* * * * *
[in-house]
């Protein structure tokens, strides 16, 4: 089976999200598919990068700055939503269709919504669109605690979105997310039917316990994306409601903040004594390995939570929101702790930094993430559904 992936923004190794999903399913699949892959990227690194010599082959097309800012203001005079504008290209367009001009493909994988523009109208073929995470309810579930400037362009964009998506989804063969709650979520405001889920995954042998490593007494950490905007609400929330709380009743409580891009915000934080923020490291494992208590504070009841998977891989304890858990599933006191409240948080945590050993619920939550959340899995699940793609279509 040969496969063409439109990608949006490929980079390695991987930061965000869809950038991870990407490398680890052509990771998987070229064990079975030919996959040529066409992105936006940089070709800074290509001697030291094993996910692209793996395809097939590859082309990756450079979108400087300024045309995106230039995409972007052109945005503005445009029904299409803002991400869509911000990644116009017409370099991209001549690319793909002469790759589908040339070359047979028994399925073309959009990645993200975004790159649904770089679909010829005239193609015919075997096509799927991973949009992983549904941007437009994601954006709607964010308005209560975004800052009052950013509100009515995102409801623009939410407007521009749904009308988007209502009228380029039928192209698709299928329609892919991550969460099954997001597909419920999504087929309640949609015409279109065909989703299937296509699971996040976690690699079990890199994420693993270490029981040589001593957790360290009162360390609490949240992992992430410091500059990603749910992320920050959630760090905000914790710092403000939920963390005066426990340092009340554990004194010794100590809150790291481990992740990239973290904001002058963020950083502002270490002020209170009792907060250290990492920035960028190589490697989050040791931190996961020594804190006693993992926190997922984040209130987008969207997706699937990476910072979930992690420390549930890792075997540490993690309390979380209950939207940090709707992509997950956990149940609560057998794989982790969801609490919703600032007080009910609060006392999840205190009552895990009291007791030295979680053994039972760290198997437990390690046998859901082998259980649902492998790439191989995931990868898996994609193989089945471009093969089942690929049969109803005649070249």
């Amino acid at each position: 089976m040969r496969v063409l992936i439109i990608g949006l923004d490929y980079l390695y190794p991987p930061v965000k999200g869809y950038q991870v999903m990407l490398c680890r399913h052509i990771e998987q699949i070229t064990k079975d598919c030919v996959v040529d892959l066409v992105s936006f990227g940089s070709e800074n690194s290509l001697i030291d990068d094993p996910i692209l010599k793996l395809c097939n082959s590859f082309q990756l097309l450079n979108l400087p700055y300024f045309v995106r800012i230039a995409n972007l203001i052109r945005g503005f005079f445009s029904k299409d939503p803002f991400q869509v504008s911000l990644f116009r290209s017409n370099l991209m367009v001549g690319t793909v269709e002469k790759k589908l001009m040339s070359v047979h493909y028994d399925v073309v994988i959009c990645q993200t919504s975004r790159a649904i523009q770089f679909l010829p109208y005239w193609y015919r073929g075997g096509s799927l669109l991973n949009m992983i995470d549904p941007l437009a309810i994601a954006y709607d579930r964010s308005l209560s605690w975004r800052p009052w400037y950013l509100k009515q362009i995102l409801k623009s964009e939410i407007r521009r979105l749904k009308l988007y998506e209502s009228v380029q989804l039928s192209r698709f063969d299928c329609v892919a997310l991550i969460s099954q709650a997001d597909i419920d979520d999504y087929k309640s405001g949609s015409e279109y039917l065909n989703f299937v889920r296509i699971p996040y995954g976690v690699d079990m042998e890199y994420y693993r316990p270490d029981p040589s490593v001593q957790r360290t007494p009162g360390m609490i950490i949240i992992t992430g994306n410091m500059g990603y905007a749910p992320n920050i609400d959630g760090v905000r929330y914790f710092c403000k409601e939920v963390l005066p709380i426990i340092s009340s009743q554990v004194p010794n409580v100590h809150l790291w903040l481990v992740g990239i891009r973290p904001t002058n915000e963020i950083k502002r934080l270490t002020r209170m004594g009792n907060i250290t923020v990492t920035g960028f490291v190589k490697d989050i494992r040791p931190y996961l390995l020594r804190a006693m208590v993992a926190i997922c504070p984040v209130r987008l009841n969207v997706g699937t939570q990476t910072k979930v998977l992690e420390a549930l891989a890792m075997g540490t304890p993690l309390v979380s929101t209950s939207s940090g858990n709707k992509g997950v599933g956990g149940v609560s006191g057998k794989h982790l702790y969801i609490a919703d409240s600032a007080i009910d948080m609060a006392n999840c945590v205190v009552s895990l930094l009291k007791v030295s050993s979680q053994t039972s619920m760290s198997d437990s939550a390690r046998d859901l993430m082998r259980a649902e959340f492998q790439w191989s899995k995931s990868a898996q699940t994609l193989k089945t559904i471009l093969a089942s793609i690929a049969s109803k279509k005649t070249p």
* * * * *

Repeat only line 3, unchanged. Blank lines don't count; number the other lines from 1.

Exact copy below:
């Amino acid at each position: 089976m040969r496969v063409l992936i439109i990608g949006l923004d490929y980079l390695y190794p991987p930061v965000k999200g869809y950038q991870v999903m990407l490398c680890r399913h052509i990771e998987q699949i070229t064990k079975d598919c030919v996959v040529d892959l066409v992105s936006f990227g940089s070709e800074n690194s290509l001697i030291d990068d094993p996910i692209l010599k793996l395809c097939n082959s590859f082309q990756l097309l450079n979108l400087p700055y300024f045309v995106r800012i230039a995409n972007l203001i052109r945005g503005f005079f445009s029904k299409d939503p803002f991400q869509v504008s911000l990644f116009r290209s017409n370099l991209m367009v001549g690319t793909v269709e002469k790759k589908l001009m040339s070359v047979h493909y028994d399925v073309v994988i959009c990645q993200t919504s975004r790159a649904i523009q770089f679909l010829p109208y005239w193609y015919r073929g075997g096509s799927l669109l991973n949009m992983i995470d549904p941007l437009a309810i994601a954006y709607d579930r964010s308005l209560s605690w975004r800052p009052w400037y950013l509100k009515q362009i995102l409801k623009s964009e939410i407007r521009r979105l749904k009308l988007y998506e209502s009228v380029q989804l039928s192209r698709f063969d299928c329609v892919a997310l991550i969460s099954q709650a997001d597909i419920d979520d999504y087929k309640s405001g949609s015409e279109y039917l065909n989703f299937v889920r296509i699971p996040y995954g976690v690699d079990m042998e890199y994420y693993r316990p270490d029981p040589s490593v001593q957790r360290t007494p009162g360390m609490i950490i949240i992992t992430g994306n410091m500059g990603y905007a749910p992320n920050i609400d959630g760090v905000r929330y914790f710092c403000k409601e939920v963390l005066p709380i426990i340092s009340s009743q554990v004194p010794n409580v100590h809150l790291w903040l481990v992740g990239i891009r973290p904001t002058n915000e963020i950083k502002r934080l270490t002020r209170m004594g009792n907060i250290t923020v990492t920035g960028f490291v190589k490697d989050i494992r040791p931190y996961l390995l020594r804190a006693m208590v993992a926190i997922c504070p984040v209130r987008l009841n969207v997706g699937t939570q990476t910072k979930v998977l992690e420390a549930l891989a890792m075997g540490t304890p993690l309390v979380s929101t209950s939207s940090g858990n709707k992509g997950v599933g956990g149940v609560s006191g057998k794989h982790l702790y969801i609490a919703d409240s600032a007080i009910d948080m609060a006392n999840c945590v205190v009552s895990l930094l009291k007791v030295s050993s979680q053994t039972s619920m760290s198997d437990s939550a390690r046998d859901l993430m082998r259980a649902e959340f492998q790439w191989s899995k995931s990868a898996q699940t994609l193989k089945t559904i471009l093969a089942s793609i690929a049969s109803k279509k005649t070249p």